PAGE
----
Artist-in-Residence

Mark Bradford

Mark Bradford, in collaboration with Carlos Avendaño and The Fabric Workshop and Museum, Philadelphia, Storefront (installation view), 2007. Photographic images printed on static cling film-laminate stock, and adhered to windows of The New Temporary Contemporary, Philadelphia. Photo Credit: Carlos Avendaño.

Mark Bradford creates paintings that recall modernist style but which are grounded in the materials of his local urban environment: South-Central L.A. His work is primarily based on notions of ethnicity and beauty as defined by the community of his youth. Bradford experiments with materials drawn from local beauty salons and other local businesses and hangouts that hold significant meaning to the South-Central social scene.

For his 2007 residency, Bradford has proposed collaborating with FWM to create his first large-scale sculptural piece. Mark Bradford and artist Juan Carlos Avendaño were inspired by a new city, Philadelphia, to create Storefront, which is the third collaboration between the two artists. The work is a comment on the urban experience as well as a part of the city at a fundamental level: street level. Both artists are interested in exploring the factors that shape the urban landscape including the “informal economy” (the economy that consists of the unregulated transactions that are common among those who work in the service industry, including hairstylists). They see the urban landscape as a place full of messages, some of which are meant to be read by the general public and others that are coded and intended for a specific audience. Storefront is intended, in the artists’ own words, “to create a faux reality… which bleeds into the reality of urban space” allowing the viewer to reflect on “the increasingly rapid ways in which public space is constantly being designed, defined, erased, and built again.” 

In his 2012 FWM exhibition, Geppetto, Bradford debuted a new, multimedia wall installation. The resulting abstract work—composed of 2,000 solid black “cancellation” newsprint pages—spanned the length of FWM’s gallery wall, providing an immersive, psychological experience for the viewer. Geppetto served as a continuation of themes found in Bradford’s 2010 piece Pinocchio Is on Fire. In that work, Bradford conceptually interwove narratives of the iconic childhood character, Pinocchio, the puppet who dreams of becoming a real boy. His installation at FWM shared its name with Pinocchio’s father Geppetto, suggesting a new consideration of that paternalistic role.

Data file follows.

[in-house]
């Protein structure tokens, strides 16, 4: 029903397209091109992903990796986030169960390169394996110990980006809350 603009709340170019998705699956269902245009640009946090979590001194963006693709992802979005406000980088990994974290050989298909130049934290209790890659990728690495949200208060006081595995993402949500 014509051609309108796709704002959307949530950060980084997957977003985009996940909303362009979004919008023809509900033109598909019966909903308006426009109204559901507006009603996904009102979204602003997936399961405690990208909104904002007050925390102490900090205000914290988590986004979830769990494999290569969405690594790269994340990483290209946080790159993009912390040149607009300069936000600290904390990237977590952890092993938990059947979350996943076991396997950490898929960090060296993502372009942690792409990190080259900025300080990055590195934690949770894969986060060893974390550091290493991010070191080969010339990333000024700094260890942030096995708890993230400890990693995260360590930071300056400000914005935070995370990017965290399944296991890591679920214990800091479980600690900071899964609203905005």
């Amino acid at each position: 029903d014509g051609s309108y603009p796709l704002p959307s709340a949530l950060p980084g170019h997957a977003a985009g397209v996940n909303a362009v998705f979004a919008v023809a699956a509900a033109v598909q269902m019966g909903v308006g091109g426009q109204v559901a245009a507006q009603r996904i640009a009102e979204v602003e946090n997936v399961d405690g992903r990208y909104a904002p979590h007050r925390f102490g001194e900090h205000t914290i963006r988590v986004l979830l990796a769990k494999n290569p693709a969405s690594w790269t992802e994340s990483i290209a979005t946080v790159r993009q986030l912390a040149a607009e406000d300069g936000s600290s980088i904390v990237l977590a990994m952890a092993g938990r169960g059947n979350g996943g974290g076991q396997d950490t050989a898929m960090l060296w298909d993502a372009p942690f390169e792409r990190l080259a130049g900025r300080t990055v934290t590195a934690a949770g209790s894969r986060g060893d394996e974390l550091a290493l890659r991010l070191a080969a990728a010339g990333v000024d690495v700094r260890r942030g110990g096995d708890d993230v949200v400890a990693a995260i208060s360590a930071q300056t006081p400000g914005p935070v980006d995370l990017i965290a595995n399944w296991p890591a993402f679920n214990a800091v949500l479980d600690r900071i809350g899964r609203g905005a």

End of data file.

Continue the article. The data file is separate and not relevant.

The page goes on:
Artist Bio

Mark Bradford (American, born 1961)

Mark Bradford received a BFA (1995) and MFA (1997) from the California Institute of the Arts in Valencia. He is the subject of a major museum survey, organized by the Wexner Center for the Arts, which has traveled to the Institute of Contemporary Art in Boston, the Museum of Contemporary Art in Chicago, the Dallas Museum of Art, and is currently on view at the San Francisco Museum of Modern Art. Additionally, Bradford has participated in Prospect.1, New Orleans, Louisiana (2008-9); the 55th Carnegie International, Pittsburgh, Pennsylvania (2008-9) the 27th Bienal de São Paulo (2006); the Whitney Biennial (2006); and the Busan Biennial, South Korea (2006). He is the recipient of several prestigious grants and awards, including a MacArthur “Genius” Grant (2009); The United States Artists Fellowship (2006); the Bucksbaum Award, Whitney Museum of American Art (2006); the Louis Comfort Tiffany Foundation Award (2003); and the Joan Mitchell Foundation Award (2002).